Wednesday, June 18, 2008

The Maintenance Man

Larry bolts through the door as fast as an eager six-year-old at the gates of Disneyland. He charges past the window, where I sit idly perusing chili recipes online, and then doubles back, comically, like a bad Vaudeville actor with a straw hat yanked off the stage with one of those old-fashioned wooden canes. Larry, however, is neither a six-year-old nor a actor; he is the short forty-ish ponytailed maintenance man at the property management office where I am the secretary.
"Well hey there!" he says loudly. "How're you doin'?"
"Wonderful, thanks," I reply with an enthusiasm I didn't realize I had until he asked. "How are you, Larry?"
He opens his eyes wide and goggles at me as if flabbergasted that I should ask.
"Well, I've just never been better! I'm just trying to scrounge up some work around here, see if I can keep myself busy!"
"You do that," I tell him. "I put a coupla work orders back there for you. They're real good ones." Around Larry, I often find myself talking in more cheerful, down home country tones than I ever would usually, as if I am liable to dust my hands on my gingham apron and offer him a slice of homemade peach pie at any moment.
"Oh, well, all right, if they're good ones, I better get to 'em," he says seriously. He rounds the corner at the same pace and runs up the three steps to the back of the office, where Alex, crew-cut tidy and button-down shirt neat, greets him warmly.
"You ever gonna pay me?" Larry asks, exaggerating.
"Well, if you give me those receipts," Alex tells him.
Larry hands him a couple scrawled-on pieces of paper and Alex looks them over.
"Oh man, I don't know about this...John, we payin' him this much these days?"
"Larry, what are you tryin' to put over on him?" John pretends to demand from the corner office, raising one blond eyebrow over his black polo shirt.
I don't hear the rest of their conversation, but it ends in a burst of uproarious laughter from all three. Larry stomps back down the stairs and passes my window. I feel a little bit of sadness in my heart, like when you wave to a friend and they don't notice and you pretend that they did anyway so the other people walking around you won't realize that you were snubbed.
Then he doubles back again.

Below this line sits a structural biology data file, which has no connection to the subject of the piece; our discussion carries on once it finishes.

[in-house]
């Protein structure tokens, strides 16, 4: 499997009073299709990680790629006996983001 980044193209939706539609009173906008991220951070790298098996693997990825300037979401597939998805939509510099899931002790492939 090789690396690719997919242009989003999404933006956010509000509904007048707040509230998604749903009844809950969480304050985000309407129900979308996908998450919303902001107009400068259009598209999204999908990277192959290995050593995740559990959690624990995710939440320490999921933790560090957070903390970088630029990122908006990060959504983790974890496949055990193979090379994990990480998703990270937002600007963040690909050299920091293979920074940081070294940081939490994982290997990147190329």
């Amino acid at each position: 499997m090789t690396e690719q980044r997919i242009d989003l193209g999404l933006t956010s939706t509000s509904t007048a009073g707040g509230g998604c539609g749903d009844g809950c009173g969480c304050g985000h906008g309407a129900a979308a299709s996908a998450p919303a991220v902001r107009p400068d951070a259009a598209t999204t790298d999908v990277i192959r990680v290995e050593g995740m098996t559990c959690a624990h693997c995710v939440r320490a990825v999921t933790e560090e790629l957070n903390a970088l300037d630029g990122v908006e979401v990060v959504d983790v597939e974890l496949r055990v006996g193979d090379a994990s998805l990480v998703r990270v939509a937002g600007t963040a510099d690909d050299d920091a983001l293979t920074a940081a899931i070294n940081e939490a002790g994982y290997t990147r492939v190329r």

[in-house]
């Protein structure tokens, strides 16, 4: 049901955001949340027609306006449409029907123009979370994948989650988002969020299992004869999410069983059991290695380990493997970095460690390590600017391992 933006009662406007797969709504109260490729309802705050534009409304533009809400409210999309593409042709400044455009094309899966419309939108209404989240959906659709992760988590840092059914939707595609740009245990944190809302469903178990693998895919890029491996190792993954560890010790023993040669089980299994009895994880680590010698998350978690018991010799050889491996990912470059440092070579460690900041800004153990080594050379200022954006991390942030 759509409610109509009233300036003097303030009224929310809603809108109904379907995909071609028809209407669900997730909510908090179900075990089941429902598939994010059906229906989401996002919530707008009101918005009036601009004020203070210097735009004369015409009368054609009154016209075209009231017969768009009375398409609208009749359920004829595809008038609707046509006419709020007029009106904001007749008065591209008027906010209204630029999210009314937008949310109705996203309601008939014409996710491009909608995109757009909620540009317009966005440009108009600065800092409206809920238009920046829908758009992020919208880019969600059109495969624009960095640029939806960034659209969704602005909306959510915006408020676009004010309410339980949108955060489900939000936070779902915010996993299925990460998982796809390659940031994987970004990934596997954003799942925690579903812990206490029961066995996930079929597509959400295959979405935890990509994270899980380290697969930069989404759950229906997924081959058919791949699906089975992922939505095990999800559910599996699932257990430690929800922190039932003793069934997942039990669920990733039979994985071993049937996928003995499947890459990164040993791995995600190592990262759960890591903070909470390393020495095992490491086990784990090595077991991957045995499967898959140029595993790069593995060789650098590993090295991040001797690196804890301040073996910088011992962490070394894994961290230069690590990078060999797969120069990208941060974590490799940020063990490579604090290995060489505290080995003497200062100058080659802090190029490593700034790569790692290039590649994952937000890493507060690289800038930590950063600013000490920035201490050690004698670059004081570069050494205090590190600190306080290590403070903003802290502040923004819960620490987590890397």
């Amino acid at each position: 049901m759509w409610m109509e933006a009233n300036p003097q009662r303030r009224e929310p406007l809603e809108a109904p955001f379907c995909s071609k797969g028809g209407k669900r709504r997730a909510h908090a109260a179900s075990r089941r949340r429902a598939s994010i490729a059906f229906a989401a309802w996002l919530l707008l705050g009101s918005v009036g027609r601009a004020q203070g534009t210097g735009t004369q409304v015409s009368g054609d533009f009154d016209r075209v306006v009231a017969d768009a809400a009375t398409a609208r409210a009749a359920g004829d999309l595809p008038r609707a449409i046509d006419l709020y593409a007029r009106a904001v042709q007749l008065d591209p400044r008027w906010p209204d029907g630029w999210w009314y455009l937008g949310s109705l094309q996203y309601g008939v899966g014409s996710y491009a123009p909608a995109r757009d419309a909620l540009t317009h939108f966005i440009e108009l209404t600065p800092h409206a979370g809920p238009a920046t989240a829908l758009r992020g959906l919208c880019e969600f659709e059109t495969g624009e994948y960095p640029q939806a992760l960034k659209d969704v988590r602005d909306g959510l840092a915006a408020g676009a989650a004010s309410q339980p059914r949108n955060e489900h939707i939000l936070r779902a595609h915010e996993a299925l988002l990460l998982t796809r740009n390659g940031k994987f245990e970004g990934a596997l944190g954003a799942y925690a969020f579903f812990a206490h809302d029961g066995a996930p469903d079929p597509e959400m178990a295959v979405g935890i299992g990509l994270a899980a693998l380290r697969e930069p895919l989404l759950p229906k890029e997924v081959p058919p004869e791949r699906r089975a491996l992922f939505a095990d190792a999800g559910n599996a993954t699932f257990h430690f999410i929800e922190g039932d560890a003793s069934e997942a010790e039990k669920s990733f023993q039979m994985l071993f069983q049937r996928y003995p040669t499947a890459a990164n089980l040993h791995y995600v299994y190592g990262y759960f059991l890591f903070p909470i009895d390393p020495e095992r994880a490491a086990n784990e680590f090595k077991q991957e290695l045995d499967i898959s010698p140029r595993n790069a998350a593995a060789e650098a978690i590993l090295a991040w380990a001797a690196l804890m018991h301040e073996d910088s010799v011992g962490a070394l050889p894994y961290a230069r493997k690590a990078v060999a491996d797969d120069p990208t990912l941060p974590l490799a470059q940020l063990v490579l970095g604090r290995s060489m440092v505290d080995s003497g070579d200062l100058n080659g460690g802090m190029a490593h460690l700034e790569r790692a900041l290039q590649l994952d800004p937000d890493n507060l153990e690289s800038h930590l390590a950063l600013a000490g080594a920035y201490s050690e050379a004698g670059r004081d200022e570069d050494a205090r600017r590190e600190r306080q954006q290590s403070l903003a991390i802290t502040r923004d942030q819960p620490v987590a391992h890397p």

"You thought that I was gonna leave without saying goodbye, huh?"
"Yeah, I did," I admit. "And I felt a little sad." I hang my head. He laughs.
"Well, you have a good day now, all right?"
"Oh, I will, and you do the same."
"Well, I will sure try. I sure will," he says. "Well all right! See ya!"
He charges out to his rectangular white van, reminding me of a wild horse from Assateague Island, wiry and reckless and a little underfed.
John tries to explain to me, after the first time I meet Larry, how he feels about him. It feels like a warning, or a caution not to judge.
"You know, Larry might come in here wearing patched-up clothes with his long hair, but he has a good heart. He really is reliable and always has something good to say."
"Oh, I think Larry is great," I protest. "My dad always had contractors and plumbers and carpenters as his friends and they always seemed some of the kindest men I ever met."
"Exactly," John says, relieved. "Yeah, exactly."
I wonder secretly what John thinks about a man ten years older than him without the advantage of higher education, of a realtor father to shepherd him into the business, without an air conditioned office and a young and attractive wife to go home to. I like John very much. He is a decent person who believes in being fair and trying to help people out when he can. Sometimes I wonder, though, what it is that leaves some people, equally hard working and equally kind, acres apart in class and yet still able to joke with each other and not feel a twinge of guilt or envy on either side. Perhaps that is, deep in their hearts, what they really do feel. But John in his pressed khakis and Larry in his paint-splattered jeans never let the slightest hint of malice trace their countenances, and continue to smile across the divide.

(note: names have been changed to protect the identity of the individuals they represent.)

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